Is that about right?
    Yes. That sounds right to me. And just to make sure that we all agree that we can detect them Iíve found something in a good text for reference material
    When the cosmological redshift of a galaxy is very large then it's so far away that the expansion of the universe gives an effective recession velocity that is faster than the speed of light. From Principles of Physical Cosmology by Peebles page 334
    A charming example of the relations between observables at source and observer is given by the superluminal motions observed in radio sources in quasars. The angular motions of bright spots in a radio image of a quasar are observed to translate to a rate of change of the projected position normal to the line of sight at the quasar that exceeds the velocity of light.
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  10. #10  
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    Quote Originally Posted by Napivo View Post
    So if I get this right...

    In layman's terms Light from the faster than light galaxies does not get here. It has decayed to lower bandwidths..

    so only radio telescopes can detect them.

    Probably we see(hear) them in reverse but we cannot detect individual stars. So we don't know...

    Is that about right?
    I did some more checking into this and found out that your conclusion is wrong. Some of the light coming from the quasar 3c273 is visible and that quasar is moving away from us at speeds faster than the speed of light. See Superluminal motion - Wikipedia, the free encyclopedia

    Also see 3C 273 - Wikipedia, the free encyclopedia
    3C 273 is visible in May in both the northern hemisphere and southern hemispheres. It is bright enough to be observed with larger amateur telescopes.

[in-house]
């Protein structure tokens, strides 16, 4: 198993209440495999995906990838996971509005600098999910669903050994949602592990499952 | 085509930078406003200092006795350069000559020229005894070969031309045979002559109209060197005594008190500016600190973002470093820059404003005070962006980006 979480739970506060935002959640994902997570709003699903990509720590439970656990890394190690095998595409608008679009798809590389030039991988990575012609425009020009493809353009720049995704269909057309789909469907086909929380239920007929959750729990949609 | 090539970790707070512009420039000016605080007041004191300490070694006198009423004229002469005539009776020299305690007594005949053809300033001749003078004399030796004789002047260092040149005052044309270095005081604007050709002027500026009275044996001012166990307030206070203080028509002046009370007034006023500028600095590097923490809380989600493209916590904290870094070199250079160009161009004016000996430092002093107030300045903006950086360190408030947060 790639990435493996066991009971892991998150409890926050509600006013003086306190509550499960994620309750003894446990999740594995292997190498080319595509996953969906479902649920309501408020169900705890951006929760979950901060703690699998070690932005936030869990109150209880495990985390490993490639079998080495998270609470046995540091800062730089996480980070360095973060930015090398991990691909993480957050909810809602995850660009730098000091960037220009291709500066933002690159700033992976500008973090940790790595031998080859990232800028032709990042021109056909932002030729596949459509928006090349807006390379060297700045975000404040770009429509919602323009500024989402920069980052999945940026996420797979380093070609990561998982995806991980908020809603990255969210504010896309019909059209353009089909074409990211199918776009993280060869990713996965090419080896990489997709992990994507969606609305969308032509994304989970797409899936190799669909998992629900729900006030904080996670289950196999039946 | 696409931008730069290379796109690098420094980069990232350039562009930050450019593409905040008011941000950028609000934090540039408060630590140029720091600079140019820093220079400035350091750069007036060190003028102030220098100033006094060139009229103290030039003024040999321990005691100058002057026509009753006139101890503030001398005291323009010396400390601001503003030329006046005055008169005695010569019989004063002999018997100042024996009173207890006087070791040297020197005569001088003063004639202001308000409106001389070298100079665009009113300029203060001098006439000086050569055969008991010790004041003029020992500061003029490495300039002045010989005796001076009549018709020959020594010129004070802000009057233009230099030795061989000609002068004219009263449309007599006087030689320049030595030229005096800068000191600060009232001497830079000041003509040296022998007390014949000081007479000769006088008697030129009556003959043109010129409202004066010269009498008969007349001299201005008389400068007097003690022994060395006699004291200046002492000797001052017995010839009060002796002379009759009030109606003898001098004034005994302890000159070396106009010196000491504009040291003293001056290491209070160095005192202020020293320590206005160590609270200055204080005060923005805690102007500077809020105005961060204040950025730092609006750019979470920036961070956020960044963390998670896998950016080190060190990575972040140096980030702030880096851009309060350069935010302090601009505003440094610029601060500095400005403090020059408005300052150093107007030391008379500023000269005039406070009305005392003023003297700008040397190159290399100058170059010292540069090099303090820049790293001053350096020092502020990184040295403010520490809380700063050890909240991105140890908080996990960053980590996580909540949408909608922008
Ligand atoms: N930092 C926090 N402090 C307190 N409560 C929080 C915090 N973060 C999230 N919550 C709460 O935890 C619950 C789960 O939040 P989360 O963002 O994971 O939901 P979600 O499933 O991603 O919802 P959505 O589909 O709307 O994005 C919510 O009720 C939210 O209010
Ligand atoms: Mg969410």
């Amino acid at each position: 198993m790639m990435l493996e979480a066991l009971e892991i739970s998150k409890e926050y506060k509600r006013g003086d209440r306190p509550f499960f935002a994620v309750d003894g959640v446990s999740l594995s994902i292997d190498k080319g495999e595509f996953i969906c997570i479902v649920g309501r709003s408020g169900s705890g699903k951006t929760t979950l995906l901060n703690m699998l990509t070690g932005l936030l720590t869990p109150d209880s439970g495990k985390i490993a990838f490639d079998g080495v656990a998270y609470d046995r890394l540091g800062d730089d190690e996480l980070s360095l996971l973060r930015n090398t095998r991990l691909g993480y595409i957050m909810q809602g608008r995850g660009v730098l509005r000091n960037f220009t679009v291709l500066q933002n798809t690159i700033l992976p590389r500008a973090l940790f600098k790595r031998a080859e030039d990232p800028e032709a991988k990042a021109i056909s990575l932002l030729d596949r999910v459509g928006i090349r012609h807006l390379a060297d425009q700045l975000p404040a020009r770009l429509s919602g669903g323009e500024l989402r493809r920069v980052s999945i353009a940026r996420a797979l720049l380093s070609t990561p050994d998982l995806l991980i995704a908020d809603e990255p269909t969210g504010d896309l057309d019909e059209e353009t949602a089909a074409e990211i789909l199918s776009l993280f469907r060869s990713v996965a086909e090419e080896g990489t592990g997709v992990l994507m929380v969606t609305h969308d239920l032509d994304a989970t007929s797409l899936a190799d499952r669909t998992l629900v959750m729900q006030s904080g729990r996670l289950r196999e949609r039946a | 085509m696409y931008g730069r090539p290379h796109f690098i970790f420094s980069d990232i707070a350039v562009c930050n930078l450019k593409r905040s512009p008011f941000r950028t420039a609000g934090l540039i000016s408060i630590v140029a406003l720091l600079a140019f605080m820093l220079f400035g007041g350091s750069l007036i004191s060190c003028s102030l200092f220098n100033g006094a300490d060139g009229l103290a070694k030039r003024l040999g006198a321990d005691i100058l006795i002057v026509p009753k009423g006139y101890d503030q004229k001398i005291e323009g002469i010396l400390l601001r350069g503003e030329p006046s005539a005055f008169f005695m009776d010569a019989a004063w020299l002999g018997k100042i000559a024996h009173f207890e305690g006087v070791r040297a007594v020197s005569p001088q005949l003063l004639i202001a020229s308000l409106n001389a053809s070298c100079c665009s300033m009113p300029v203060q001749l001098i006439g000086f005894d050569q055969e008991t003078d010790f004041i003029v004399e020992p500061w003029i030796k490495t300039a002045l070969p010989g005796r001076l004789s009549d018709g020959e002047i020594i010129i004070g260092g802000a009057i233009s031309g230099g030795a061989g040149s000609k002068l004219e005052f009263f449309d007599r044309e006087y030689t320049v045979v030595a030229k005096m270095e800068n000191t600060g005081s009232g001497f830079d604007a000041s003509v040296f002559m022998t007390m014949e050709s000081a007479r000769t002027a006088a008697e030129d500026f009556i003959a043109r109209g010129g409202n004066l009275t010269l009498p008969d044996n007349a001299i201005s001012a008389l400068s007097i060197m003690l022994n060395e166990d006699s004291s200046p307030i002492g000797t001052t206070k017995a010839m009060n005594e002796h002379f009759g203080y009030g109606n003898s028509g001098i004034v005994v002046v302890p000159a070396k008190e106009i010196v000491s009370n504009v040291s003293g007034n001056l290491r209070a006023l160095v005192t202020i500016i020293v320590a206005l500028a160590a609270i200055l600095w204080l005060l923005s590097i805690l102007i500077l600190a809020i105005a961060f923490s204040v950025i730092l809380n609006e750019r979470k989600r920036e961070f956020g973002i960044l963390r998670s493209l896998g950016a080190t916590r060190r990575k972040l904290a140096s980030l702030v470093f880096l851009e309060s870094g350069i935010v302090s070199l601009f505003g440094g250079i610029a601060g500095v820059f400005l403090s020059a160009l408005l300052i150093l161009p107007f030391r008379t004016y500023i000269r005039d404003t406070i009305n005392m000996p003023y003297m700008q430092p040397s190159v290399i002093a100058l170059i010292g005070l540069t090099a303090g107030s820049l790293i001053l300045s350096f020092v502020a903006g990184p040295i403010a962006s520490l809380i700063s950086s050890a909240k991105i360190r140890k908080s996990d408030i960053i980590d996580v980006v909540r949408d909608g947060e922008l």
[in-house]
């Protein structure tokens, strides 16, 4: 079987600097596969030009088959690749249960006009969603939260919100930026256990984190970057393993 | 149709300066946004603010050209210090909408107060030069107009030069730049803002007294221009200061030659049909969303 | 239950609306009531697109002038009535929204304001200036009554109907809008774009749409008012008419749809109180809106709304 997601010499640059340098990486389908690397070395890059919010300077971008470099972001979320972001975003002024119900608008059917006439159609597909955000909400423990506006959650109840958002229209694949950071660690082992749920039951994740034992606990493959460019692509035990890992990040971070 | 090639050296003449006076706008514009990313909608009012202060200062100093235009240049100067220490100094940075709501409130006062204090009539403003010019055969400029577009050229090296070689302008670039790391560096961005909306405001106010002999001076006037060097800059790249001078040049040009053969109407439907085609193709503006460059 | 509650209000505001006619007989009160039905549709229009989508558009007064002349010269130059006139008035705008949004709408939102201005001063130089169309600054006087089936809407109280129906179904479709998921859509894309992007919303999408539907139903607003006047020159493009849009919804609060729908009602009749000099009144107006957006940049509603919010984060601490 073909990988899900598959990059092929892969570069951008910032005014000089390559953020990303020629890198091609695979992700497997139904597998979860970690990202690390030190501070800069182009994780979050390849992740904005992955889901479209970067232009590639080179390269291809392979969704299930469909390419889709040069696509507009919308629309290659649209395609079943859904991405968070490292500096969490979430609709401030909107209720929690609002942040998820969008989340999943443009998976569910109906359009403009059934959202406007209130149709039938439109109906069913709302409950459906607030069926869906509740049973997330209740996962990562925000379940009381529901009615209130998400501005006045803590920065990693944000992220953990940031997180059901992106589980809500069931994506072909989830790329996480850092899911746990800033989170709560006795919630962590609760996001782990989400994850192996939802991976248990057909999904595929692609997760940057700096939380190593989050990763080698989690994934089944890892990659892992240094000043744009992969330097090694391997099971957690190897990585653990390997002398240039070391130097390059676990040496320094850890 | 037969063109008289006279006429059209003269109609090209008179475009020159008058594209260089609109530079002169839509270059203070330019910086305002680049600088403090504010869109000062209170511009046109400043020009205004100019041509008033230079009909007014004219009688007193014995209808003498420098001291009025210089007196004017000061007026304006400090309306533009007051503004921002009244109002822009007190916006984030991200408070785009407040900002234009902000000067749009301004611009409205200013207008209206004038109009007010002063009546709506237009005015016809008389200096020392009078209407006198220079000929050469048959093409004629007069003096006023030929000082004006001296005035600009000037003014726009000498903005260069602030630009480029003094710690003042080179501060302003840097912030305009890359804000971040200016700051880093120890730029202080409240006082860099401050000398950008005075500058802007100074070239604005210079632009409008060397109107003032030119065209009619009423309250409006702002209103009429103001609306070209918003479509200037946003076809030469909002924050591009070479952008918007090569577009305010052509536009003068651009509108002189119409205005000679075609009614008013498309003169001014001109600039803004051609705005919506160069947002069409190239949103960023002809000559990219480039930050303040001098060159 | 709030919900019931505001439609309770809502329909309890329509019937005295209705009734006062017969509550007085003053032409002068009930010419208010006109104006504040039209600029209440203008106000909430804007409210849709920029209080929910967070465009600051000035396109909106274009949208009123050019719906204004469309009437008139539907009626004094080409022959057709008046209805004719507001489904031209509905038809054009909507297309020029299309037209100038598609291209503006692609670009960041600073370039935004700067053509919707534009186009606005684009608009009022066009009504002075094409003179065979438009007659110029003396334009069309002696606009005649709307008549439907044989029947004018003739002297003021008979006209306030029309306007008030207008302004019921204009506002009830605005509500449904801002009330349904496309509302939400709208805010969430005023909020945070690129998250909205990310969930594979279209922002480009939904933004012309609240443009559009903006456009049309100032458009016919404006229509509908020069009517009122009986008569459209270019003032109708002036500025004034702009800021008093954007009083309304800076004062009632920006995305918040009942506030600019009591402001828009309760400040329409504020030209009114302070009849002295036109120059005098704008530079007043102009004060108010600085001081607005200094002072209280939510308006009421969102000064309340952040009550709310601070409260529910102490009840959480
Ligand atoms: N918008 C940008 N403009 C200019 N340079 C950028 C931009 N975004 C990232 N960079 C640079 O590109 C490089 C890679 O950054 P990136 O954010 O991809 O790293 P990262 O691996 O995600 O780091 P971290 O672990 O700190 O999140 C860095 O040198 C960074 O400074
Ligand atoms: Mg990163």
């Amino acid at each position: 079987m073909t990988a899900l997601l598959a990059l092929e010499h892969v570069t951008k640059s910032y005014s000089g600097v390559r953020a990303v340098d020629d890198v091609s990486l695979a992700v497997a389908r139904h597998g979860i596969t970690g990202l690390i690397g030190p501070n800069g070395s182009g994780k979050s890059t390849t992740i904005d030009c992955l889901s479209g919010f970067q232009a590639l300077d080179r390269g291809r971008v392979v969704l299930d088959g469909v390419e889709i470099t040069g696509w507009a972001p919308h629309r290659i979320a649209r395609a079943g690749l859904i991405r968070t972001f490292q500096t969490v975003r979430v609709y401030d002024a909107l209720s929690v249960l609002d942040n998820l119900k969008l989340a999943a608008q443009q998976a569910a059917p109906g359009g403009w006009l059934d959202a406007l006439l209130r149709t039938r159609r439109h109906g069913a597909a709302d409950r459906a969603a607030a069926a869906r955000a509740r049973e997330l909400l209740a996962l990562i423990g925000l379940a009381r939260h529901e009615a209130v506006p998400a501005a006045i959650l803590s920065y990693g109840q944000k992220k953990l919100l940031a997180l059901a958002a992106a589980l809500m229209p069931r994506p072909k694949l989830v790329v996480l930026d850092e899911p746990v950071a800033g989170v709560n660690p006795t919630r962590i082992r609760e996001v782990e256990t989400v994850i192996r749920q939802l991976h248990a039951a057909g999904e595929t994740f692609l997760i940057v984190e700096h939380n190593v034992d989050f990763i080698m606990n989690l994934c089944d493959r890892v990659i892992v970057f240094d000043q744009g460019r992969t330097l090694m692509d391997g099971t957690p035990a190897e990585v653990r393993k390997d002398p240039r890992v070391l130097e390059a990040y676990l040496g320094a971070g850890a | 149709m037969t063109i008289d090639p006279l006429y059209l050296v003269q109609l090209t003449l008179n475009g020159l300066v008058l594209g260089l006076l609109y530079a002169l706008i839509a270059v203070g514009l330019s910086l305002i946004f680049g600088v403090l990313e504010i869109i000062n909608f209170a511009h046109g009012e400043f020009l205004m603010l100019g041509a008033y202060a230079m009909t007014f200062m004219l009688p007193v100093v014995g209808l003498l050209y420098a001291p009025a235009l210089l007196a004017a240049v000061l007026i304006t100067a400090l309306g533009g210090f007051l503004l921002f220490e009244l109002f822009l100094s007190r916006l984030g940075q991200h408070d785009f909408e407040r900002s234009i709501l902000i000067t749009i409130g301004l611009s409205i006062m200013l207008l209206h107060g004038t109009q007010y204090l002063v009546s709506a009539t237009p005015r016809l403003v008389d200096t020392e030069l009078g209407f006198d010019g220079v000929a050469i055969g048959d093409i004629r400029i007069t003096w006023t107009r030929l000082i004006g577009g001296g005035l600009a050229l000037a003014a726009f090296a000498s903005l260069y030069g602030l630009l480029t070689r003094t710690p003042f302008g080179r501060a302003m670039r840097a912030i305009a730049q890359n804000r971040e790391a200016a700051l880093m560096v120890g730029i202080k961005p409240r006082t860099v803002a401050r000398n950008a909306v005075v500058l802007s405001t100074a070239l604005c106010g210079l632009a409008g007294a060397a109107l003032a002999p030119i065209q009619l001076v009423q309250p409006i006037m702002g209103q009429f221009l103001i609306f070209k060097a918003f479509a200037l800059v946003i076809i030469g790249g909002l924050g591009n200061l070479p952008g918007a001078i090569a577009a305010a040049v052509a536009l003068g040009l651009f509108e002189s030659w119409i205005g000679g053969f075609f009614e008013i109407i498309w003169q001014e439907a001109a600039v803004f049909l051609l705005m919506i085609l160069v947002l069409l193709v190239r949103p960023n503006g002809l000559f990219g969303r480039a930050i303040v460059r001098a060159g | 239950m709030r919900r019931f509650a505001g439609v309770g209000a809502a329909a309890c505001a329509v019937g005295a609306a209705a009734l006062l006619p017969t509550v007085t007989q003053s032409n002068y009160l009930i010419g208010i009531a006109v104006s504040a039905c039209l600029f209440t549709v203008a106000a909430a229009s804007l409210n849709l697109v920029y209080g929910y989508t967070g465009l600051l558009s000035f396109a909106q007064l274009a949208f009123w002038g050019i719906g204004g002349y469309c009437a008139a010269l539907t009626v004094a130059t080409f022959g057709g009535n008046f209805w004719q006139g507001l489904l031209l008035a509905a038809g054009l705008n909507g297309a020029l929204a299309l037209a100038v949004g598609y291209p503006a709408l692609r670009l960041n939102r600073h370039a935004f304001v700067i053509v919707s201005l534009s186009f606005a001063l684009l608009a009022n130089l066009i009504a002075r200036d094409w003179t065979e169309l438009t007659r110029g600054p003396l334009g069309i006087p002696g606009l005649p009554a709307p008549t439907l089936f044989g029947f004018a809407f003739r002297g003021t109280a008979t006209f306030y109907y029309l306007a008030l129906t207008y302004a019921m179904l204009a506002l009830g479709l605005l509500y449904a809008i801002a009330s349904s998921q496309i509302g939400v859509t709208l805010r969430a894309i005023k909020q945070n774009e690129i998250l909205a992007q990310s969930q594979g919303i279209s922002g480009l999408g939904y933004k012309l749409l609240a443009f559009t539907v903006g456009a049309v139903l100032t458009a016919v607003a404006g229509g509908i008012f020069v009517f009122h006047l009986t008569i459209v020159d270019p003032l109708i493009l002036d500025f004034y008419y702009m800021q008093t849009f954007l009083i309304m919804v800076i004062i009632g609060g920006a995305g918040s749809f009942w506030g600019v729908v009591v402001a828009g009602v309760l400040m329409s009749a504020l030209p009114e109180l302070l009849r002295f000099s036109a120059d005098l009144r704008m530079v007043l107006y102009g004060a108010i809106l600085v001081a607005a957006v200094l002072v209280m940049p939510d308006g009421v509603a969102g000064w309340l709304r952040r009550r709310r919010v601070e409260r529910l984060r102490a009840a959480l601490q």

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    In reply to AIP's this thread, re: Faster!

    Nope...say sorry, but I cannot buy this "FTL" aspect.

    I absolutely cannot see "distance over time" as an effective mechanism to state "that thing's moving faster than light!" The really BIG question? HOW!!! As Dickens once wrote; "I think there

    is more "gravy" than grave about thee, spectre!" In short...I think we are fooling ourselves. There is no "negative energy" adding delta-v to an object such as a quasar, so what is adding

    velocity? The answer is...nothing is adding velocity.

    We have made an error in assessing "what is happening" that's all. No great mystery, no magic.

    (Thanks for reading!)
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    Advent of universal gravitational attraction necessitated that all matter in universe accumulate at one point. This is absurd and contrary to observation. Therefore, it has become necessary to invent a mechanism that keeps the universe as we observe it - matter-bodies (more or less) evenly distributed in space. Many theories were proposed for this purpose. Expansion of universe, cosmological constant, etc. are results of these theories, which have not solved the original problem satisfactorily. Hence, I think, we should consider superluminal speeds of galaxies, etc. as ad hoc measures until a proper theory can be established to explain present state of universe, irrespective of gravitational attraction between macro bodies.
    Nainan
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  13. #13  
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    Quote Originally Posted by matterdoc
    Advent of universal gravitational attraction necessitated that all matter in universe accumulate at one point.